Thursday, June 9, 2011

Nothing gold can stay

After three fast-paced days of sampling and filtering, our expedition has finally come to an end. On Monday we finally got into the Fraser River, thanks to Metro Port Vancouver, who once again offered the services of their Port Fraser patrol boat in the delta. We collected a total of 300 liters of water at different depths in order to determine how well-mixed the suspended particles in the river are. We then returned to the hotel to begin the filtration marathon.

Tuesday we met the UFV students at the time series sampling site in Fort Langley. The students seem excited about the expanded sampling protocol (including dissolved organic carbon, radiocarbon, deuterium, trace metals, and DNA samples, in addition to the major ion, nutrient, and strontium isotope samples they have collected for over a year already). We hope that they are gaining valuable experience and scientific inspiration in the process! We also appreciated their help in processing samples today and yesterday in the lab. We spent the better portion of the last two days at UFV filtering our massive water samples, not an easy task in the face of stubbornly leaky equipment and quickly clogging filters. But the team effort made the work easy and by the end of the day, we had generated an impressive set of extremely clean water bottles. We're looking forward to diving into another set of fantastic samples back at WHOI!

Things I will miss about B.C.:
  • the mountains, everywhere
  • salmon on every menu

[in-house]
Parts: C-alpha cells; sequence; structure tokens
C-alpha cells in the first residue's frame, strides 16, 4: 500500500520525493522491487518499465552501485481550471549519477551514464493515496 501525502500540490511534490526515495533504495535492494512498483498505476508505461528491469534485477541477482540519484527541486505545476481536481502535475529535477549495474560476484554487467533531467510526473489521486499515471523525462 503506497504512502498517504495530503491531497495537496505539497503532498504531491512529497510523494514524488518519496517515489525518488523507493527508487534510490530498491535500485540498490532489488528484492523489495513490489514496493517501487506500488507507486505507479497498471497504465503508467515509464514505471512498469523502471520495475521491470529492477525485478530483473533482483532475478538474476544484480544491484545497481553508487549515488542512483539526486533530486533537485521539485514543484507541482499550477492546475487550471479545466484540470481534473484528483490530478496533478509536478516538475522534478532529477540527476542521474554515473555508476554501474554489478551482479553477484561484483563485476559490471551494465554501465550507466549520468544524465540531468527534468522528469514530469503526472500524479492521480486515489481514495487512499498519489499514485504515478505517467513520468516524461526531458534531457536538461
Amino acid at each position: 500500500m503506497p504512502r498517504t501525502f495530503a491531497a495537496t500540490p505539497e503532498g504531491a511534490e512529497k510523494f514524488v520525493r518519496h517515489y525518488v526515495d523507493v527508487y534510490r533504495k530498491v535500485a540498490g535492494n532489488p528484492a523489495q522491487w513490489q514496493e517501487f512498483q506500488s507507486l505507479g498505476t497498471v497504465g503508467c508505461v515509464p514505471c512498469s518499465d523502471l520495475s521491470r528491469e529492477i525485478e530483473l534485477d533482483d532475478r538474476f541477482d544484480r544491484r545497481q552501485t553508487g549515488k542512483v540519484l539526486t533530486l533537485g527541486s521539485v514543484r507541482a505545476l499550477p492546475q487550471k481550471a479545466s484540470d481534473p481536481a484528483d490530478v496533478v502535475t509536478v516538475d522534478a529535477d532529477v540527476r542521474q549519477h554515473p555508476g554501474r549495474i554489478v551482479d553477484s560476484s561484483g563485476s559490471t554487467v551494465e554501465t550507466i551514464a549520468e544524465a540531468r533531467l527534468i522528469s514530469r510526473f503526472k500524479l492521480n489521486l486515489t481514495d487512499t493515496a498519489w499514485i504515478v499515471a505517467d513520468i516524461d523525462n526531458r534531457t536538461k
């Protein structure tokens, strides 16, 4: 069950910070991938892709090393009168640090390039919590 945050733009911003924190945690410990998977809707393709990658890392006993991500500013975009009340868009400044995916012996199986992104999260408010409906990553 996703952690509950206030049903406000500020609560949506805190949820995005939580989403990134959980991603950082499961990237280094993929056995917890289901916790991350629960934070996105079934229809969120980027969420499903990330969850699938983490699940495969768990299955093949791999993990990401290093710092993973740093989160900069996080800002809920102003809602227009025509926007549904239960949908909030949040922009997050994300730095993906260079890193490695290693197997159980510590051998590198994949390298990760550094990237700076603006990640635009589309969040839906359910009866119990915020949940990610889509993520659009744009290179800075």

• the awesome UFV students (special thanks to Jenna for helping with filtration and lignin extraction ALL DAY today)
  • Stanley Cup fever (especially Tyler, the charmingly belligerent Canucks fan on the SkyTrain)
  • the wonderful cafes/bakeries in every small town we visited (Wendel's in Fort Langley, City Blends in Abbotsford, German bakery in Lillooet, Granville Coffee in Quesnel, Books & Company in Prince George, the Beanery in McBride, the Swiss Bakery in Valemount, and of course Packing House in Spences Bridge)
And for those who entered the "How high will it go?" water level contest, although the freshet is not quite finished on the Fraser, the maximum level recorded so far at Hope was 8.75 meters. The lucky winner will be treated to a free slideshow of pictures from our trip, with commentary! Or, if they would rather watch paint dry, cookies. But I should point out that this was the lowest estimate, and judging from the considerable snowpack still locked up in the mountains, I would wager that it might rise more yet...the adventure never ends!

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